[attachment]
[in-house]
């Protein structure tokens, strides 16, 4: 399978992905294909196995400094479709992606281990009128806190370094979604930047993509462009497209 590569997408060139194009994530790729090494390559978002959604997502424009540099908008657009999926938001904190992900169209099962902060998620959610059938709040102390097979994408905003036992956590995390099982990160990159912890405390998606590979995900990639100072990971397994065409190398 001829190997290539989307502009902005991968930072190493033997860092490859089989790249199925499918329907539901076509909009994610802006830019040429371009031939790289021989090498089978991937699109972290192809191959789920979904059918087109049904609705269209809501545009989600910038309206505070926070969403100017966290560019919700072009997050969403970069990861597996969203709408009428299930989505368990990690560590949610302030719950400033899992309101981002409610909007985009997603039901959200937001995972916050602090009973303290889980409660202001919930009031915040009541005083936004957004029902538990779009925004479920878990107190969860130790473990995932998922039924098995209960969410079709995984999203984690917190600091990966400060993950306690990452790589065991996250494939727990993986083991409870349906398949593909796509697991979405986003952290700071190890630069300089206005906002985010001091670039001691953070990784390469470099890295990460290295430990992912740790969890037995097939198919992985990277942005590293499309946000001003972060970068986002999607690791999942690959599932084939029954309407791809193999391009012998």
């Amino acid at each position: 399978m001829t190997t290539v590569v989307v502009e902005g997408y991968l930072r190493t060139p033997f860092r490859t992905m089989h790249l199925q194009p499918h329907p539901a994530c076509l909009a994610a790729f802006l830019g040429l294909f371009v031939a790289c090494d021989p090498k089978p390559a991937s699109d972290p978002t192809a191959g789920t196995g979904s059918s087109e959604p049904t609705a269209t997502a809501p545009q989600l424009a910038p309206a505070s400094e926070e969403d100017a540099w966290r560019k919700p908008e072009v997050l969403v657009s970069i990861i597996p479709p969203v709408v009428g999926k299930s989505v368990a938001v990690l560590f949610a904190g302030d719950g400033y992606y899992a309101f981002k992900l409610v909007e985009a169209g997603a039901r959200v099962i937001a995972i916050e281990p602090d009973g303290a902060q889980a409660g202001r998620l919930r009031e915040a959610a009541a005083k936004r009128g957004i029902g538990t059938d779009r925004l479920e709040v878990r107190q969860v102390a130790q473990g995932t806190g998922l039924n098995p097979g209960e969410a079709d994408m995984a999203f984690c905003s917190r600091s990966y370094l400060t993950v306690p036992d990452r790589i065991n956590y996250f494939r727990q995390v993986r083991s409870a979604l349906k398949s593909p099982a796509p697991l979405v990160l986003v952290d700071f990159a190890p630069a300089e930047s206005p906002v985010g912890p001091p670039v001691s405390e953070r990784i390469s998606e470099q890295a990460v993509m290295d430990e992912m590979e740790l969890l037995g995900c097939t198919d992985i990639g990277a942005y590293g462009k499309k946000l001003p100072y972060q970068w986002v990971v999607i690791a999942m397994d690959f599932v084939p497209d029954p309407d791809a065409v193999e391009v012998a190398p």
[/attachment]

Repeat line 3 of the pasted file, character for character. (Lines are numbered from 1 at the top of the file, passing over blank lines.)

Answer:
């Amino acid at each position: 399978m001829t190997t290539v590569v989307v502009e902005g997408y991968l930072r190493t060139p033997f860092r490859t992905m089989h790249l199925q194009p499918h329907p539901a994530c076509l909009a994610a790729f802006l830019g040429l294909f371009v031939a790289c090494d021989p090498k089978p390559a991937s699109d972290p978002t192809a191959g789920t196995g979904s059918s087109e959604p049904t609705a269209t997502a809501p545009q989600l424009a910038p309206a505070s400094e926070e969403d100017a540099w966290r560019k919700p908008e072009v997050l969403v657009s970069i990861i597996p479709p969203v709408v009428g999926k299930s989505v368990a938001v990690l560590f949610a904190g302030d719950g400033y992606y899992a309101f981002k992900l409610v909007e985009a169209g997603a039901r959200v099962i937001a995972i916050e281990p602090d009973g303290a902060q889980a409660g202001r998620l919930r009031e915040a959610a009541a005083k936004r009128g957004i029902g538990t059938d779009r925004l479920e709040v878990r107190q969860v102390a130790q473990g995932t806190g998922l039924n098995p097979g209960e969410a079709d994408m995984a999203f984690c905003s917190r600091s990966y370094l400060t993950v306690p036992d990452r790589i065991n956590y996250f494939r727990q995390v993986r083991s409870a979604l349906k398949s593909p099982a796509p697991l979405v990160l986003v952290d700071f990159a190890p630069a300089e930047s206005p906002v985010g912890p001091p670039v001691s405390e953070r990784i390469s998606e470099q890295a990460v993509m290295d430990e992912m590979e740790l969890l037995g995900c097939t198919d992985i990639g990277a942005y590293g462009k499309k946000l001003p100072y972060q970068w986002v990971v999607i690791a999942m397994d690959f599932v084939p497209d029954p309407d791809a065409v193999e391009v012998a190398p």